Microsoft Edge scores better benchmark results than IE11, Chrome, and Firefox

Image Credit: WinBeta

After months of teasing and speculation, Windows Insiders and intrigued media finally received an official name for Microsoft’s new browser initiative. The browser formerly known as Project Spartan received its official name, Edge, yesterday during the opening keynote at Build 2015.

Some features were listed and some speakers touched on how and where the new browser fits in Microsoft’s redefined ecosystem. During day two of presentations for Build 2015, more time was dedicated to explaining further the minutia of Edge.

According to Microsoft, Edge is setting higher and better benchmarks than Internet Explorer 11 and comparable or better to other modern day browsers. Even in Octane 2.0 benchmarks, Edge outpaced Internet Explorer 11 and scored higher than Chrome Canary and Firefox Alpha.

Microsoft discusses new Edge (formerly Project Spartan) improvements

Microsoft discusses new Edge (formerly Project Spartan) improvements

For those that didn’t know, Octane 2.0 is a modern benchmark from Google that measures a JavaScript engine’s performance by running a suite of tests representative of today’s complex and demanding web applications. Octane‘s goal is to measure the performance of JavaScript code found in large, real-world web applications, running on modern mobile and desktop browsers.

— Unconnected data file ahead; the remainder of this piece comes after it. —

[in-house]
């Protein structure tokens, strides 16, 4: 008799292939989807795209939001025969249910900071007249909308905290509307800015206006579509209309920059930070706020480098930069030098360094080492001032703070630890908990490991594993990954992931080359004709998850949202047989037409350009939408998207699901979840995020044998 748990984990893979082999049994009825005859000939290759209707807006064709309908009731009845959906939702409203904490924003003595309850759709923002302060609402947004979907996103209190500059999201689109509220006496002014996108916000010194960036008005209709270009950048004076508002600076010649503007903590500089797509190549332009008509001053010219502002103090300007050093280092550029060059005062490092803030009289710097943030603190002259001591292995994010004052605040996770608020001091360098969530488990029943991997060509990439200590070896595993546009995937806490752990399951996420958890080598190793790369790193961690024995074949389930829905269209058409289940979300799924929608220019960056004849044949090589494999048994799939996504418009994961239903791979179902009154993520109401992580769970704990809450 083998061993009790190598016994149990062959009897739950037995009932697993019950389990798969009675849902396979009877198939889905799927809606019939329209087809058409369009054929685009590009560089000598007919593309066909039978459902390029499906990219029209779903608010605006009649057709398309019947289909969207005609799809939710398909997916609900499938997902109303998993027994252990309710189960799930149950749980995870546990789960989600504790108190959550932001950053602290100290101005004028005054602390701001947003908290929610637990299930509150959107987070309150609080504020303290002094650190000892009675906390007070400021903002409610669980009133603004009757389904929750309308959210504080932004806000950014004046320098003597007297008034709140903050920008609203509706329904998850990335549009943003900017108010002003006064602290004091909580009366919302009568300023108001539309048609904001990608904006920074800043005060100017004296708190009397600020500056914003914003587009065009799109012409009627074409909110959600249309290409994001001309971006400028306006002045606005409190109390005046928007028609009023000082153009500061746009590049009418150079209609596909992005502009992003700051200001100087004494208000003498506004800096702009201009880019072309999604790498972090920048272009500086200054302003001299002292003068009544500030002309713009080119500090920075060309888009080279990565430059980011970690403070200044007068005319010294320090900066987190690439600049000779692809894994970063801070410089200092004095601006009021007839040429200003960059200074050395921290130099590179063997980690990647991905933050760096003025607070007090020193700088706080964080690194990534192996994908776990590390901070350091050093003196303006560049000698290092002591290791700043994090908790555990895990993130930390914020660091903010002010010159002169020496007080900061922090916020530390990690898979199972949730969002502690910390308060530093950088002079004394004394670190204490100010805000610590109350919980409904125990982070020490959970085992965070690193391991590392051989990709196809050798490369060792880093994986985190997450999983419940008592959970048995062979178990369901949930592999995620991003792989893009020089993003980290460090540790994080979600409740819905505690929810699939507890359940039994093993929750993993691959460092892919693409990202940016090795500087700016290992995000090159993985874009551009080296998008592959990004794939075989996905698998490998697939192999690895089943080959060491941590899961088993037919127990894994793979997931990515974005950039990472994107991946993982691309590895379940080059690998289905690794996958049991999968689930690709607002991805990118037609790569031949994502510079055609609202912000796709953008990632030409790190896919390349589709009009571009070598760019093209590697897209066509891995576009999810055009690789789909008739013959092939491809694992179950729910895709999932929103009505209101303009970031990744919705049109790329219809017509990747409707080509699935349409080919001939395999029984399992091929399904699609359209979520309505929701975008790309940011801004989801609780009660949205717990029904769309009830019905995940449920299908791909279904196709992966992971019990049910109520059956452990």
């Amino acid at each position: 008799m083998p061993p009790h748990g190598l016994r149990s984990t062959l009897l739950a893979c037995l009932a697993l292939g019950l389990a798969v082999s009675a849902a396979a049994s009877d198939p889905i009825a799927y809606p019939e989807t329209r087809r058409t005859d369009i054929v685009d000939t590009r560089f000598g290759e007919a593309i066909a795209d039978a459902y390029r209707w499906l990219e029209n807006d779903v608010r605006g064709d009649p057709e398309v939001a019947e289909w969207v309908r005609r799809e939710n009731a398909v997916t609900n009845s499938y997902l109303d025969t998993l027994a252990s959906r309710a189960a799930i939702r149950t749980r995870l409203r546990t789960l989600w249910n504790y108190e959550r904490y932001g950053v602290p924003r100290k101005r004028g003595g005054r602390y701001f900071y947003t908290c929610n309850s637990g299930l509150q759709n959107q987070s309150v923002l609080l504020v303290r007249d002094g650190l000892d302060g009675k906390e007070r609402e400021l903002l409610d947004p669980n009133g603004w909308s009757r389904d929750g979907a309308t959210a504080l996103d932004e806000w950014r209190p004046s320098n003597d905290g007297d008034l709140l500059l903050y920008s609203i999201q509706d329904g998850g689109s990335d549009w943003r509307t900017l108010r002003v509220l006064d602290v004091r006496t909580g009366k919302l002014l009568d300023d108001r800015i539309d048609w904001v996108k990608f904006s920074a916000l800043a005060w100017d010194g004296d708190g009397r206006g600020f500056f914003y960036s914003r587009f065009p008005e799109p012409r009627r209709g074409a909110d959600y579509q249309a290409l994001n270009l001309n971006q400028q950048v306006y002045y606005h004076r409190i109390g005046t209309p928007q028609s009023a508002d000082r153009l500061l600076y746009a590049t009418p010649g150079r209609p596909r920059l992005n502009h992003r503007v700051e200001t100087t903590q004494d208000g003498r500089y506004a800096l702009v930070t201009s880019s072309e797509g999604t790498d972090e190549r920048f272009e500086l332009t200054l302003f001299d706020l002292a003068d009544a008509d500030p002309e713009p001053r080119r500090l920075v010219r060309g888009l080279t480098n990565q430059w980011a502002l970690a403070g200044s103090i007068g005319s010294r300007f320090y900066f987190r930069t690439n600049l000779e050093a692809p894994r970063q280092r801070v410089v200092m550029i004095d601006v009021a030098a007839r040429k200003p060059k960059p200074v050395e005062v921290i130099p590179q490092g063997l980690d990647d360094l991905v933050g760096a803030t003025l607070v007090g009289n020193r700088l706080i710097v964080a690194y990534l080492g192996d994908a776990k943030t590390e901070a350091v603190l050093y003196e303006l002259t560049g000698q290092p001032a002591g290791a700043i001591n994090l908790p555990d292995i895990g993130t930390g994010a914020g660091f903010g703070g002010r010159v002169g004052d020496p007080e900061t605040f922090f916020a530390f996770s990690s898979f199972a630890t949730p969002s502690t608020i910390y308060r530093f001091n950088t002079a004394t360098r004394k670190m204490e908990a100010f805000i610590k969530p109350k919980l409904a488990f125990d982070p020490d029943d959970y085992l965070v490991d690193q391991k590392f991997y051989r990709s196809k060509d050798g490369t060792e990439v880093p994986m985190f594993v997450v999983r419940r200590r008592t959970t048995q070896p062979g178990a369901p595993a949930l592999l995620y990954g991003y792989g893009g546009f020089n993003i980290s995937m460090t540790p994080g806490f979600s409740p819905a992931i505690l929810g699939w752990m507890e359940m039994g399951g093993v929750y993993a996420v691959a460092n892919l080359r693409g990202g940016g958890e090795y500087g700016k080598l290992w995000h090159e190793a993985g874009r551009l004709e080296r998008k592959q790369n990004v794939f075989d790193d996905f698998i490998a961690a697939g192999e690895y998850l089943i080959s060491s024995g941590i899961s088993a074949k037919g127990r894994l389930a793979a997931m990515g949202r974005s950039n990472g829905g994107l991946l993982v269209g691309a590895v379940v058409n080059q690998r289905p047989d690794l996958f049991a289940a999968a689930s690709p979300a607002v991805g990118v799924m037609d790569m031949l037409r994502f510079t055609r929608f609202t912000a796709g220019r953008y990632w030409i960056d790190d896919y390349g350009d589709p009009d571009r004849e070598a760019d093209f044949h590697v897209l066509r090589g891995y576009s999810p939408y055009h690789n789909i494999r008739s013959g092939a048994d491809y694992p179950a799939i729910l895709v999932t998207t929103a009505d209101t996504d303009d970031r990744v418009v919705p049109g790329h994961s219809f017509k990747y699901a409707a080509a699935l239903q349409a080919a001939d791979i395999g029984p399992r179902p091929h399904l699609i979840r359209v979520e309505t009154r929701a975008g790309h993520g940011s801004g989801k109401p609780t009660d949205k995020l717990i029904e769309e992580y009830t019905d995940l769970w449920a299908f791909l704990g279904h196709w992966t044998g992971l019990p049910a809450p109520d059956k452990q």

With the JetStream benchmark, Edge beat our Internet Explorer 11, Chrome, and Firefox yet again. JetStream combines a variety of JavaScript benchmarks, covering a variety of advanced workloads and programming techniques, and reports a single score that balances them using geometric mean.

Microsoft attributes these leaps in performance to the more than 4,200 interoperability improvements the new browser maintains. The Edge browser was designed to help developers focus on content rather than browser compatibility moving forward, according to the development team behind Edge.

Also included in the Edge presentation was the ability to turn websites into apps that leverage unique Windows 10 features like Xbox live achievements. During a demo, we had a chance to see a flight simulator that was (admittedly basic) web app, that with few lines of code implemented, turned into a universal app. The same web-app flight simulator became a native platform app the used Cortana search commands to play in game levels that were deep-linked while also receiving Xbox Live achievements during gameplay.

While this news is rather impressive, its seems to be only part of the story for Edge. We’re sure to see more information on how Edge can be leveraged in the Windows Store, Windows Phone, and Enterprise. We’ll keep you posted, stay tuned!

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